There is currently a trend on social media where women ask their husbands or boyfriends how many times they think about the Roman Empire, and are amazed when the answer is “often”. Some of them admit to entertaining such thoughts on a daily basis.
Here’s a compilation:
Time for some full disclosure: My lovely wife is not very active on social media, and thus is immune to such trends. But if that were not the case, and she had pulled out her phone and asked me this question, my answer would have been in the vicinity of “at least once a day, often more”. Indeed, I was heartened to find that there were other guys like me out there. A lot of them, apparently.
I’ve seen some posts disparaging the guys who admit to this seemingly random thought pattern, chalking it up to “machismo” or some other such fashionable sociological theory. Here in Brazil (yes, the meme has officially crossed international lines) a popular online theologian (who publishes some really good material, let it be known) posed the question to his father, who answered that he never thinks about the Roman Empire. In the background a female voice (presumably his wife) can be heard saying “It’s because he has things to do!”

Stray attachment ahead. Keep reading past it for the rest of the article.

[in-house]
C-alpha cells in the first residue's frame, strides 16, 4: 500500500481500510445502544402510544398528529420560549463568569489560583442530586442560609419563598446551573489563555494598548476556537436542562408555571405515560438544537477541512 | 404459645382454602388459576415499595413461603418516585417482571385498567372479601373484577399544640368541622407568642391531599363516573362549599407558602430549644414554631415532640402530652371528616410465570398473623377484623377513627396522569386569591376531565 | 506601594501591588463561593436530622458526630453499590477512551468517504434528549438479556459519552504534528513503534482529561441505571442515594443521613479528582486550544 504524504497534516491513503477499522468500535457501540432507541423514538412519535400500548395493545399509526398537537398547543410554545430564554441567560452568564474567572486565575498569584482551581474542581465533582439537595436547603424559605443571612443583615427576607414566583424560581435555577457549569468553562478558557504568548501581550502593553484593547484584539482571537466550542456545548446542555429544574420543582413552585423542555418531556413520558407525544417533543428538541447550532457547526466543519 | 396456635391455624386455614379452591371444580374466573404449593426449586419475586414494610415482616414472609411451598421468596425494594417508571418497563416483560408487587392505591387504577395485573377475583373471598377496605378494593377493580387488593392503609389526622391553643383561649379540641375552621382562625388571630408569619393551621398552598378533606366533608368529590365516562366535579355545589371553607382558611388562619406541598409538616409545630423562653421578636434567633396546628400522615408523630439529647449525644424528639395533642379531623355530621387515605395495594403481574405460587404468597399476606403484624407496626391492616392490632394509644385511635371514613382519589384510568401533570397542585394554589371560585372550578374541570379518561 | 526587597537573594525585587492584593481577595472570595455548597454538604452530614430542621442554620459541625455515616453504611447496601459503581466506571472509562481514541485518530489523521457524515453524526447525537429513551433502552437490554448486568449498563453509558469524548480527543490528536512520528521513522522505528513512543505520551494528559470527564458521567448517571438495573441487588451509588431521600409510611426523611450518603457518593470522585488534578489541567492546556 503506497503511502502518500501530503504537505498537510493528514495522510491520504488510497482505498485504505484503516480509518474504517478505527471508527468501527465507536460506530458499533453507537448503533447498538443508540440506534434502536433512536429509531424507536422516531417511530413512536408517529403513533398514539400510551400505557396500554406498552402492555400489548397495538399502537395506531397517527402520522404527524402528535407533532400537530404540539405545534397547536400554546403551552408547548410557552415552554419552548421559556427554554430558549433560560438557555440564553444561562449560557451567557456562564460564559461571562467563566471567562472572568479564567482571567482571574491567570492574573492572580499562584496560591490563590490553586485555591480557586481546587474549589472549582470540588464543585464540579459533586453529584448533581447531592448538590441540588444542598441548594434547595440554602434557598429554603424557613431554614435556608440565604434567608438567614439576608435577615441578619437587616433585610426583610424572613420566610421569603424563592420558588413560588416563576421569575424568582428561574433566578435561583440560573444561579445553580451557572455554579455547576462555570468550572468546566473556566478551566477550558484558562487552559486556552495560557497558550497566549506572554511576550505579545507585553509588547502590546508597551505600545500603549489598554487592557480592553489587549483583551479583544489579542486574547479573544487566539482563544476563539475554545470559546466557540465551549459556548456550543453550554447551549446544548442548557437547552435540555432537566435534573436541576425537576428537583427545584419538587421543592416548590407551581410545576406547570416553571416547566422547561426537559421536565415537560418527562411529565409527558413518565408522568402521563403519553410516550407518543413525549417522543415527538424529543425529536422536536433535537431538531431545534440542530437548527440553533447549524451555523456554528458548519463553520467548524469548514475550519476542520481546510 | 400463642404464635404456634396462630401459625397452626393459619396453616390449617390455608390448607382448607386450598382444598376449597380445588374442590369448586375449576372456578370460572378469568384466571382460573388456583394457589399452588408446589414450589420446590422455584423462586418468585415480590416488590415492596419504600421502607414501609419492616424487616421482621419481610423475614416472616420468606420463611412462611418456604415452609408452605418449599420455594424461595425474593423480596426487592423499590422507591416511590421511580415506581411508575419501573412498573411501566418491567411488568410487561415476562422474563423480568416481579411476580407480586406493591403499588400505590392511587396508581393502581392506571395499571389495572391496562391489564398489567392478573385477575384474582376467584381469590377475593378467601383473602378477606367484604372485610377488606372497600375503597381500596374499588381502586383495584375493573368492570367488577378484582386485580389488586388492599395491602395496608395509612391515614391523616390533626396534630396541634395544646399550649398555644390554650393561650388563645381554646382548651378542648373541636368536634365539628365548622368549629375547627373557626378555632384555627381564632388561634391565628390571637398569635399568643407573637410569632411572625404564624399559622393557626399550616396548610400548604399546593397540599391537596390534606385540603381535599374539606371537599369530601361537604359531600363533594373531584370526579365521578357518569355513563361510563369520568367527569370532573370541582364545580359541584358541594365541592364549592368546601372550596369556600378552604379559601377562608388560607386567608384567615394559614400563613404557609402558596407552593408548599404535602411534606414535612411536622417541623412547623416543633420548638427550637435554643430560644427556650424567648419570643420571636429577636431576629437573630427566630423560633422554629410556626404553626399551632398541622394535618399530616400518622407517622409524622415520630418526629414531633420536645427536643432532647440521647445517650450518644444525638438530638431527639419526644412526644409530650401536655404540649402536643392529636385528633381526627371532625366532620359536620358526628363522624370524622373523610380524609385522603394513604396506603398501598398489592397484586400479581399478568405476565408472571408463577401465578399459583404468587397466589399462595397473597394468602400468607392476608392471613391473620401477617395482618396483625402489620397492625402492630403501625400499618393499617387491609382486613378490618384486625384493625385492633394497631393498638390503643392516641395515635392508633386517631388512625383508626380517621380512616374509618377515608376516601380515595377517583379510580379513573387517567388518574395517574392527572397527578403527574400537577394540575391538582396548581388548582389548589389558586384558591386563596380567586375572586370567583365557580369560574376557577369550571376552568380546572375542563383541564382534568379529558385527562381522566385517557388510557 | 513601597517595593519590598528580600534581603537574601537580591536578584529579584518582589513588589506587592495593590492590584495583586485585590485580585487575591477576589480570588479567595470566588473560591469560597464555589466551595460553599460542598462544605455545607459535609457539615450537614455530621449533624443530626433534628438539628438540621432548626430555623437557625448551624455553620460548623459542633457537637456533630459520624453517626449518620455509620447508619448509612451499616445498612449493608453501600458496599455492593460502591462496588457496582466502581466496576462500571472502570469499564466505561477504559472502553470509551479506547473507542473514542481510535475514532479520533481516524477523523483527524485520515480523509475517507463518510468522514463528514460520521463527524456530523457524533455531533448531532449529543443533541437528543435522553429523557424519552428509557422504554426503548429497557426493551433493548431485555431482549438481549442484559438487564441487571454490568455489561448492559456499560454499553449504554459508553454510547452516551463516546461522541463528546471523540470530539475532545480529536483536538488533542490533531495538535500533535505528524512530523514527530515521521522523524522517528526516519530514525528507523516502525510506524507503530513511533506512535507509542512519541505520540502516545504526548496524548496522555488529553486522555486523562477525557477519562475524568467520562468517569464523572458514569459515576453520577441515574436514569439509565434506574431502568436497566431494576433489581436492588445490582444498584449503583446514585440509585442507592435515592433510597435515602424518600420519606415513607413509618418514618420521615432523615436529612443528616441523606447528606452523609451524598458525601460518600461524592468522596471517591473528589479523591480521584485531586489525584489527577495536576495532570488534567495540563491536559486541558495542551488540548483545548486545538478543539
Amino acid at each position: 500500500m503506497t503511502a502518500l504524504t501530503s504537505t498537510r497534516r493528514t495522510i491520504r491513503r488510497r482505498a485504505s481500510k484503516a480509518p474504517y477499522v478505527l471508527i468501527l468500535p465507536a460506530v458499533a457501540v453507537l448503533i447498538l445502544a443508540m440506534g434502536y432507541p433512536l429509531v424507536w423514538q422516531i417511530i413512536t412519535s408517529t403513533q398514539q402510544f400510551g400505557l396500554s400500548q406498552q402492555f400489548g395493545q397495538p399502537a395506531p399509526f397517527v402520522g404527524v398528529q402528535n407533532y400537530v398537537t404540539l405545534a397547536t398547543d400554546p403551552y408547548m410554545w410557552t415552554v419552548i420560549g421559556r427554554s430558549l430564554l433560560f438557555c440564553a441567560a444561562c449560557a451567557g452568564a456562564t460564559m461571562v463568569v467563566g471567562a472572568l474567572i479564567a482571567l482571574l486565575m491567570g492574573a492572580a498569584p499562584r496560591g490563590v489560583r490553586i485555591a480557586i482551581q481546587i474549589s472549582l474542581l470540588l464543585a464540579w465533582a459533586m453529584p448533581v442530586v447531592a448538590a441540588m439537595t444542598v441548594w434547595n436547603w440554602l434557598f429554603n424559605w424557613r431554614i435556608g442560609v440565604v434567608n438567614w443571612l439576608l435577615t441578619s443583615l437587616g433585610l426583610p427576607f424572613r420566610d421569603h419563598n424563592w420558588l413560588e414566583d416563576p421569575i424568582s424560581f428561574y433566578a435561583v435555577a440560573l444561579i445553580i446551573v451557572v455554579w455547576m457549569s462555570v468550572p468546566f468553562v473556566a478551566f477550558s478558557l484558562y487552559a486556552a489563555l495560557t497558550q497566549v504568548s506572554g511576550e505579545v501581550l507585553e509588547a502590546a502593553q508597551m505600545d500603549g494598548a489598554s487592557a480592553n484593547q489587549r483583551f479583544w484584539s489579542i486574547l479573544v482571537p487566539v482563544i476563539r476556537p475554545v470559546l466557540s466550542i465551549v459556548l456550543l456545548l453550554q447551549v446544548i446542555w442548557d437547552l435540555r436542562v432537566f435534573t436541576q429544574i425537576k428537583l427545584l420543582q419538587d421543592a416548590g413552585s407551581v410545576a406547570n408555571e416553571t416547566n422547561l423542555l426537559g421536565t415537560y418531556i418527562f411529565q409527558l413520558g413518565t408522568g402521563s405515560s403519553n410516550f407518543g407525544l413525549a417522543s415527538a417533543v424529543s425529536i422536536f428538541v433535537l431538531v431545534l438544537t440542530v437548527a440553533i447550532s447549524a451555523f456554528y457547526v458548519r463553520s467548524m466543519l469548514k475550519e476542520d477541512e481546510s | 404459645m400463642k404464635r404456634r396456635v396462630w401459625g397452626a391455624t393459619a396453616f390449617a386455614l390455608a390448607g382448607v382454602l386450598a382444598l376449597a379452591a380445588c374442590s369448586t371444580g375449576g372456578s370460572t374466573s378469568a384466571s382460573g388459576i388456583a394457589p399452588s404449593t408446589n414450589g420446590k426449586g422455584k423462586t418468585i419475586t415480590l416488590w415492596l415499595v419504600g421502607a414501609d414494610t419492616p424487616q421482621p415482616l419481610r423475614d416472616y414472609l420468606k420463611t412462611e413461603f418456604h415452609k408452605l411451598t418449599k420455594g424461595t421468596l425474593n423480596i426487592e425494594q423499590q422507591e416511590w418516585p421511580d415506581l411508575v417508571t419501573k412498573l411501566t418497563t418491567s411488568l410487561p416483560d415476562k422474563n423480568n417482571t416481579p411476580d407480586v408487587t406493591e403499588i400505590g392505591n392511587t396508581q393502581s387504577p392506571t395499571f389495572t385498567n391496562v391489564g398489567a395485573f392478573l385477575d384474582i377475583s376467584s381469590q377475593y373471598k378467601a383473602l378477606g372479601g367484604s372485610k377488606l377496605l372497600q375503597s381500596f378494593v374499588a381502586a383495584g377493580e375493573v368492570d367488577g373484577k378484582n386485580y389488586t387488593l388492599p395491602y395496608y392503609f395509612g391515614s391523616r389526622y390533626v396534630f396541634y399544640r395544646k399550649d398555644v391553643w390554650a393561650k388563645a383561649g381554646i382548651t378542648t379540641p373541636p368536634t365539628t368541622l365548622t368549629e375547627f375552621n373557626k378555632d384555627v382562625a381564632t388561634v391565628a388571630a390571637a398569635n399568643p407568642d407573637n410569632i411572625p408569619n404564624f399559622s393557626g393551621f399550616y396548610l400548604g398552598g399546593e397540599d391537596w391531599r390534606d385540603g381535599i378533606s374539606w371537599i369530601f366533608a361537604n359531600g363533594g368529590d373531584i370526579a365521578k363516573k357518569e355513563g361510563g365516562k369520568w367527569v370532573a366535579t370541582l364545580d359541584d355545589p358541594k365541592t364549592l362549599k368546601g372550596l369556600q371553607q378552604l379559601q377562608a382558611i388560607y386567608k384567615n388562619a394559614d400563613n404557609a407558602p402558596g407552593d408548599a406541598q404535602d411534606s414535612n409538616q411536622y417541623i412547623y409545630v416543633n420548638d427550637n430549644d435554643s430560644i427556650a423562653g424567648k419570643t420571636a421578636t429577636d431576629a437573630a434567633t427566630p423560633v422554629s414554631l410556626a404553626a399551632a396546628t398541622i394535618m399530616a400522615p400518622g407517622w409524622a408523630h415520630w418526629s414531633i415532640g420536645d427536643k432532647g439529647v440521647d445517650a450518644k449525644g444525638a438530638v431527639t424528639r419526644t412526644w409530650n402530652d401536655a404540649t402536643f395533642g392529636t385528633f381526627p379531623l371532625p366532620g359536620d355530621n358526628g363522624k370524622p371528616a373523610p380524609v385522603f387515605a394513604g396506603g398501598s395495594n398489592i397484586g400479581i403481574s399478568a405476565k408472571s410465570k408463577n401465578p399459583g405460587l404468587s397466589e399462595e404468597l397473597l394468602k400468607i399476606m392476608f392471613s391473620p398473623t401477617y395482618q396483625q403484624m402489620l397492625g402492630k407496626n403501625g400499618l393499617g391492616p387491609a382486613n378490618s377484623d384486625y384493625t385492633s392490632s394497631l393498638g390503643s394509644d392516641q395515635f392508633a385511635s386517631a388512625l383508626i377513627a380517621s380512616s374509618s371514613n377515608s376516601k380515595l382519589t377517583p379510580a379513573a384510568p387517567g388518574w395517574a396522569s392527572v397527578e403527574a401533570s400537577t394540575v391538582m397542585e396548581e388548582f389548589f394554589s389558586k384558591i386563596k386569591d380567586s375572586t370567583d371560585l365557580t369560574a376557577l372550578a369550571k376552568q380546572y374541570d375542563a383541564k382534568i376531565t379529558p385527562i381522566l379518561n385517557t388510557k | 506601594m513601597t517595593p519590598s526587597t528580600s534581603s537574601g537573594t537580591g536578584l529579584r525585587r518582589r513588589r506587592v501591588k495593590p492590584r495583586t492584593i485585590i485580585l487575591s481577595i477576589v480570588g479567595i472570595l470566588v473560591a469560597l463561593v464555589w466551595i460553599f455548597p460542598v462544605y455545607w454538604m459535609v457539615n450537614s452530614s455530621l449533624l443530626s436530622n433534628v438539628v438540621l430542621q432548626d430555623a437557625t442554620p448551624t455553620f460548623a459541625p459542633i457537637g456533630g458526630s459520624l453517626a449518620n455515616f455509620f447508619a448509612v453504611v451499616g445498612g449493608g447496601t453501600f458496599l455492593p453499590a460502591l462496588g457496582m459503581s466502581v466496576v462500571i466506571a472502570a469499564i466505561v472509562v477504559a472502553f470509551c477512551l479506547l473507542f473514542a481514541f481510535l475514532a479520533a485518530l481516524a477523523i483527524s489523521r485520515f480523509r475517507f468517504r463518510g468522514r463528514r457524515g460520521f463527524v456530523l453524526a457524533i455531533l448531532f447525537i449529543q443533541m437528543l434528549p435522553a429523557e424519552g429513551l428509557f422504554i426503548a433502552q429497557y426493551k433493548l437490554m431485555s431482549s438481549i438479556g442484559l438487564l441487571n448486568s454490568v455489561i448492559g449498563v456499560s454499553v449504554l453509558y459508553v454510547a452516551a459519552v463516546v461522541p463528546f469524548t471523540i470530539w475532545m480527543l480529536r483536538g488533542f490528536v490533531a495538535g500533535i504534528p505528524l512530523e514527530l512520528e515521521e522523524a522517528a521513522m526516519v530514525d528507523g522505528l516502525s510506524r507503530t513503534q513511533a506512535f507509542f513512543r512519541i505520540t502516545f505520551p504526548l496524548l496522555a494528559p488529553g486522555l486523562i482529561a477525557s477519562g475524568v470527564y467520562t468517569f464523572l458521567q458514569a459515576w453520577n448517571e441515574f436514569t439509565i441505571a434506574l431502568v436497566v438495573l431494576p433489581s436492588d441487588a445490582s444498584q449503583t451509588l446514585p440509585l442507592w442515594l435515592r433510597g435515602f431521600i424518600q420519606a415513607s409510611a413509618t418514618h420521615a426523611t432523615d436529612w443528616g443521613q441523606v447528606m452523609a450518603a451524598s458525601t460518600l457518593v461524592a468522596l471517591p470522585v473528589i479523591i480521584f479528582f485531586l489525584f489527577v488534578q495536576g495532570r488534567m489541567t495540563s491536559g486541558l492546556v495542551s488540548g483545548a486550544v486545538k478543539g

So ladies, sisters in Christ, I want to put your minds at ease. If your man confesses to thinking about the Roman Empire…a lot…and you’re not quite sure how to process that, let me suggest that it is a good thing. Possibly a VERY good thing.
Hear me out.
The New Testament was written in the context of the Roman Empire
If you are a serious student of Scripture, you must put the writings of Scripture within their historical context. And the context of the New Testament is the Roman Empire. The Apostolic writers all wrote from within the Empire, and their writings are full of allusions to Roman culture, Roman politics, even Roman military attire. You simply cannot read the New Testament without thinking about the Roman Empire.
The aforementioned Brazilian theologian’s father may not reflect on Rome, but I certainly hope HE does.